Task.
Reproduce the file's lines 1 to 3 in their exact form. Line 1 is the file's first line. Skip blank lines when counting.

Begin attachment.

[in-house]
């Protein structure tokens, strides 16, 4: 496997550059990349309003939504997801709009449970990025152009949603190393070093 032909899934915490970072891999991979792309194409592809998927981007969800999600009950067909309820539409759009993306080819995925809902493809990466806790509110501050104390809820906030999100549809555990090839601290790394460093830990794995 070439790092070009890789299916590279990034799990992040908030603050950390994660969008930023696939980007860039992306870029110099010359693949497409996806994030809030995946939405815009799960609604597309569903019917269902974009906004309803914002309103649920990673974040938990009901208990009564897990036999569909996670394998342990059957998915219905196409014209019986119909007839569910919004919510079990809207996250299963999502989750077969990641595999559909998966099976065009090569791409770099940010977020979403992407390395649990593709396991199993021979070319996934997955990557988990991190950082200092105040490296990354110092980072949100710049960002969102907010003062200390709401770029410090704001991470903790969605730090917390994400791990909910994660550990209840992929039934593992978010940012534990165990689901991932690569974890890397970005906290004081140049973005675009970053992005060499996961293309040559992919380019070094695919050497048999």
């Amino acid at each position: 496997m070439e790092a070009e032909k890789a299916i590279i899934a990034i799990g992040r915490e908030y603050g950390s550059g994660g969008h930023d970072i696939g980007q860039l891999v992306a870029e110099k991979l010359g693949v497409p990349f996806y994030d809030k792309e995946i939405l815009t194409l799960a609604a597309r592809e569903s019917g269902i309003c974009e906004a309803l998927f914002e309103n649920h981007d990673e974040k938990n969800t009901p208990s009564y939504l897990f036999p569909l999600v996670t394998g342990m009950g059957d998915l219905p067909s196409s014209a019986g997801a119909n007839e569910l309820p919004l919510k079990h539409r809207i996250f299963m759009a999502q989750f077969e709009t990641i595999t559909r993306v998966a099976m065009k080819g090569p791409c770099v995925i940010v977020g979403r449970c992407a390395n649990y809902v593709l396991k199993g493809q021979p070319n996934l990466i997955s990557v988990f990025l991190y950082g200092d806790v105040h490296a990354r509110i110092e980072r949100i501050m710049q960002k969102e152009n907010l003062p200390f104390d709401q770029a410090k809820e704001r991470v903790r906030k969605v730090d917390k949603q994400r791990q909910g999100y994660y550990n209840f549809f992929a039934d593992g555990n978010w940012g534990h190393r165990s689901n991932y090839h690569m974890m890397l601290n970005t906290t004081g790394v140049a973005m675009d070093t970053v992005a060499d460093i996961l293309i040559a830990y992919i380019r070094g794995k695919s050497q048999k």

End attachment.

[in-house]
């Protein structure tokens, strides 16, 4: 496997550059990349309003939504997801709009449970990025152009949603190393070093 032909899934915490970072891999991979792309194409592809998927981007969800999600009950067909309820539409759009993306080819995925809902493809990466806790509110501050104390809820906030999100549809555990090839601290790394460093830990794995 070439790092070009890789299916590279990034799990992040908030603050950390994660969008930023696939980007860039992306870029110099010359693949497409996806994030809030995946939405815009799960609604597309569903019917269902974009906004309803914002309103649920990673974040938990009901208990009564897990036999569909996670394998342990059957998915219905196409014209019986119909007839569910919004919510079990809207996250299963999502989750077969990641595999559909998966099976065009090569791409770099940010977020979403992407390395649990593709396991199993021979070319996934997955990557988990991190950082200092105040490296990354110092980072949100710049960002969102907010003062200390709401770029410090704001991470903790969605730090917390994400791990909910994660550990209840992929039934593992978010940012534990165990689901991932690569974890890397970005906290004081140049973005675009970053992005060499996961293309040559992919380019070094695919050497048999």
């Amino acid at each position: 496997m070439e790092a070009e032909k890789a299916i590279i899934a990034i799990g992040r915490e908030y603050g950390s550059g994660g969008h930023d970072i696939g980007q860039l891999v992306a870029e110099k991979l010359g693949v497409p990349f996806y994030d809030k792309e995946i939405l815009t194409l799960a609604a597309r592809e569903s019917g269902i309003c974009e906004a309803l998927f914002e309103n649920h981007d990673e974040k938990n969800t009901p208990s009564y939504l897990f036999p569909l999600v996670t394998g342990m009950g059957d998915l219905p067909s196409s014209a019986g997801a119909n007839e569910l309820p919004l919510k079990h539409r809207i996250f299963m759009a999502q989750f077969e709009t990641i595999t559909r993306v998966a099976m065009k080819g090569p791409c770099v995925i940010v977020g979403r449970c992407a390395n649990y809902v593709l396991k199993g493809q021979p070319n996934l990466i997955s990557v988990f990025l991190y950082g200092d806790v105040h490296a990354r509110i110092e980072r949100i501050m710049q960002k969102e152009n907010l003062p200390f104390d709401q770029a410090k809820e704001r991470v903790r906030k969605v730090d917390k949603q994400r791990q909910g999100y994660y550990n209840f549809f992929a039934d593992g555990n978010w940012g534990h190393r165990s689901n991932y090839h690569m974890m890397l601290n970005t906290t004081g790394v140049a973005m675009d070093t970053v992005a060499d460093i996961l293309i040559a830990y992919i380019r070094g794995k695919s050497q048999k």